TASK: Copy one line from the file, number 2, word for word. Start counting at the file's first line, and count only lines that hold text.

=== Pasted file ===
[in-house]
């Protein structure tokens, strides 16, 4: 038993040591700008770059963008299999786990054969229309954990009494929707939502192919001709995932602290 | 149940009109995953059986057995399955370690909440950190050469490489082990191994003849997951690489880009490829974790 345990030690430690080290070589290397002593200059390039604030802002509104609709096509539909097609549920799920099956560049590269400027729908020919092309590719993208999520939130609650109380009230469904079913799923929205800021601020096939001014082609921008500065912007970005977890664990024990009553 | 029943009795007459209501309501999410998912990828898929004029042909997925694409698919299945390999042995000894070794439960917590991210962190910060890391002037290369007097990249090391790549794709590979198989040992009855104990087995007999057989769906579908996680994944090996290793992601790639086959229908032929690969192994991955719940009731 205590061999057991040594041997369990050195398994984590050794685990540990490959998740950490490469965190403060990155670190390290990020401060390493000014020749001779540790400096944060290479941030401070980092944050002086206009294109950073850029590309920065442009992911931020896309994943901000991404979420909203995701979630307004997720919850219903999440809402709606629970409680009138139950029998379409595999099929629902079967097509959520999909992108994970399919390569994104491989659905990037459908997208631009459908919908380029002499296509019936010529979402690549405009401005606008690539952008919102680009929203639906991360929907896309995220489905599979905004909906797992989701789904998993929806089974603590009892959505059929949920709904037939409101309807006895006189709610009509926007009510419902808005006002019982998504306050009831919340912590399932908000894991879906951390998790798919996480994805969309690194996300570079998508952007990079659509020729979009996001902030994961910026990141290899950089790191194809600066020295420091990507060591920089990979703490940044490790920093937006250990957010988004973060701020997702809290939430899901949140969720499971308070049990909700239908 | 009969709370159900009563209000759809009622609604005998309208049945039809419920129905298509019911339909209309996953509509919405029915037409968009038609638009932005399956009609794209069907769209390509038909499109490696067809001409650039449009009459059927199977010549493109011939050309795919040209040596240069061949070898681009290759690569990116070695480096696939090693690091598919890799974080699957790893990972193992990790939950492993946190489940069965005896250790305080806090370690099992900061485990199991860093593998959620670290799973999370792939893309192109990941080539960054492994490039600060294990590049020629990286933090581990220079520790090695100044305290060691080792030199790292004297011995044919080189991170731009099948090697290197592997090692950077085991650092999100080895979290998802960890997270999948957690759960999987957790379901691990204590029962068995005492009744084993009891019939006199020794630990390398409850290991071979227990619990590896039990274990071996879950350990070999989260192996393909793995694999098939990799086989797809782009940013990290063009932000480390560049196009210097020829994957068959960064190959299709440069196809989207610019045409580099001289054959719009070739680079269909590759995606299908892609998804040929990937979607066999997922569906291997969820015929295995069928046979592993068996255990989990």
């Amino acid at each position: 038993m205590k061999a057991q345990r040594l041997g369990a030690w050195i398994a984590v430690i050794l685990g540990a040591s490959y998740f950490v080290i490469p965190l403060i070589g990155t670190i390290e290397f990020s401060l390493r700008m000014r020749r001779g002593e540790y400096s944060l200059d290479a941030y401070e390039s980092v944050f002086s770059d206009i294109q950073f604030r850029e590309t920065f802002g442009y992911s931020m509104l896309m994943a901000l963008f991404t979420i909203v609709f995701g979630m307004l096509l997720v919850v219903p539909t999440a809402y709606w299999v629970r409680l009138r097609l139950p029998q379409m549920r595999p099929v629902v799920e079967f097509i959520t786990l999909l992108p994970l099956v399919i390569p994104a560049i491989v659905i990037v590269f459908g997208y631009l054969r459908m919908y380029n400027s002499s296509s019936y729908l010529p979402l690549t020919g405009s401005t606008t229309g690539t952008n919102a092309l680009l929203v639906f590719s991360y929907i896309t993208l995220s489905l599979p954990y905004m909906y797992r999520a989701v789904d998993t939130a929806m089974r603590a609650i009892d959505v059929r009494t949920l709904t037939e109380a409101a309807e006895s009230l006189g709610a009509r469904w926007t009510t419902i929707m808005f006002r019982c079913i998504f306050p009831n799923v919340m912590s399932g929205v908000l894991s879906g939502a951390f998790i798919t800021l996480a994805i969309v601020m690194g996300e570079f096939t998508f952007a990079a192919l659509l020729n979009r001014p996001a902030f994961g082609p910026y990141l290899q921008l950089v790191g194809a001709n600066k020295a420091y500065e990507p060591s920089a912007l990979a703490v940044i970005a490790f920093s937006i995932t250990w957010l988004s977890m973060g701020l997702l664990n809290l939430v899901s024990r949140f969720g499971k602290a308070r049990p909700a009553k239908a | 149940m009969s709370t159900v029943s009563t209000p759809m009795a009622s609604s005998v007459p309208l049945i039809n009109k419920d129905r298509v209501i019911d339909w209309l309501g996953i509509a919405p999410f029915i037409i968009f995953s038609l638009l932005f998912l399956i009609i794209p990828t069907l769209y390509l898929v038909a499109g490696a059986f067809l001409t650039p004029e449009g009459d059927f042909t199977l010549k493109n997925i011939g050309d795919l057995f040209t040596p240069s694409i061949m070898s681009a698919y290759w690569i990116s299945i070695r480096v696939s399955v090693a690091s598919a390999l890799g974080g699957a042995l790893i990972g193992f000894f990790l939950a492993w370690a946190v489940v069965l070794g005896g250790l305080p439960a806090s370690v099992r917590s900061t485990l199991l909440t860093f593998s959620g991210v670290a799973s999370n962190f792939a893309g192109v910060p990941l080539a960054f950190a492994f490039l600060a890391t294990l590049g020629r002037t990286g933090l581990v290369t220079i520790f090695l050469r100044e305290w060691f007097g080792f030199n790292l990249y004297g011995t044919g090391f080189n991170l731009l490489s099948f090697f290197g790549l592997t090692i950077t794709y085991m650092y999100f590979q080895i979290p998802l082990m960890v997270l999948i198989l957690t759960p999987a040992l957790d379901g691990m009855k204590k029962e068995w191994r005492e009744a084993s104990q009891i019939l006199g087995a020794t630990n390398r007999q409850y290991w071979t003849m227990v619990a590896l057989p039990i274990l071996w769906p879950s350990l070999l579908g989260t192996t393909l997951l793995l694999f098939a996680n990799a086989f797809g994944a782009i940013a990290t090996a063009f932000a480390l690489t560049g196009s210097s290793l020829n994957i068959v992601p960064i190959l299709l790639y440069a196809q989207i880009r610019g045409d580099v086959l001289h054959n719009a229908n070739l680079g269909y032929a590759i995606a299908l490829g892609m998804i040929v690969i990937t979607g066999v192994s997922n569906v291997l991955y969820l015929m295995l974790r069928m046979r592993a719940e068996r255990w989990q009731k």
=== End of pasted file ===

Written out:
């Protein structure tokens, strides 16, 4: 038993040591700008770059963008299999786990054969229309954990009494929707939502192919001709995932602290 | 149940009109995953059986057995399955370690909440950190050469490489082990191994003849997951690489880009490829974790 345990030690430690080290070589290397002593200059390039604030802002509104609709096509539909097609549920799920099956560049590269400027729908020919092309590719993208999520939130609650109380009230469904079913799923929205800021601020096939001014082609921008500065912007970005977890664990024990009553 | 029943009795007459209501309501999410998912990828898929004029042909997925694409698919299945390999042995000894070794439960917590991210962190910060890391002037290369007097990249090391790549794709590979198989040992009855104990087995007999057989769906579908996680994944090996290793992601790639086959229908032929690969192994991955719940009731 205590061999057991040594041997369990050195398994984590050794685990540990490959998740950490490469965190403060990155670190390290990020401060390493000014020749001779540790400096944060290479941030401070980092944050002086206009294109950073850029590309920065442009992911931020896309994943901000991404979420909203995701979630307004997720919850219903999440809402709606629970409680009138139950029998379409595999099929629902079967097509959520999909992108994970399919390569994104491989659905990037459908997208631009459908919908380029002499296509019936010529979402690549405009401005606008690539952008919102680009929203639906991360929907896309995220489905599979905004909906797992989701789904998993929806089974603590009892959505059929949920709904037939409101309807006895006189709610009509926007009510419902808005006002019982998504306050009831919340912590399932908000894991879906951390998790798919996480994805969309690194996300570079998508952007990079659509020729979009996001902030994961910026990141290899950089790191194809600066020295420091990507060591920089990979703490940044490790920093937006250990957010988004973060701020997702809290939430899901949140969720499971308070049990909700239908 | 009969709370159900009563209000759809009622609604005998309208049945039809419920129905298509019911339909209309996953509509919405029915037409968009038609638009932005399956009609794209069907769209390509038909499109490696067809001409650039449009009459059927199977010549493109011939050309795919040209040596240069061949070898681009290759690569990116070695480096696939090693690091598919890799974080699957790893990972193992990790939950492993946190489940069965005896250790305080806090370690099992900061485990199991860093593998959620670290799973999370792939893309192109990941080539960054492994490039600060294990590049020629990286933090581990220079520790090695100044305290060691080792030199790292004297011995044919080189991170731009099948090697290197592997090692950077085991650092999100080895979290998802960890997270999948957690759960999987957790379901691990204590029962068995005492009744084993009891019939006199020794630990390398409850290991071979227990619990590896039990274990071996879950350990070999989260192996393909793995694999098939990799086989797809782009940013990290063009932000480390560049196009210097020829994957068959960064190959299709440069196809989207610019045409580099001289054959719009070739680079269909590759995606299908892609998804040929990937979607066999997922569906291997969820015929295995069928046979592993068996255990989990």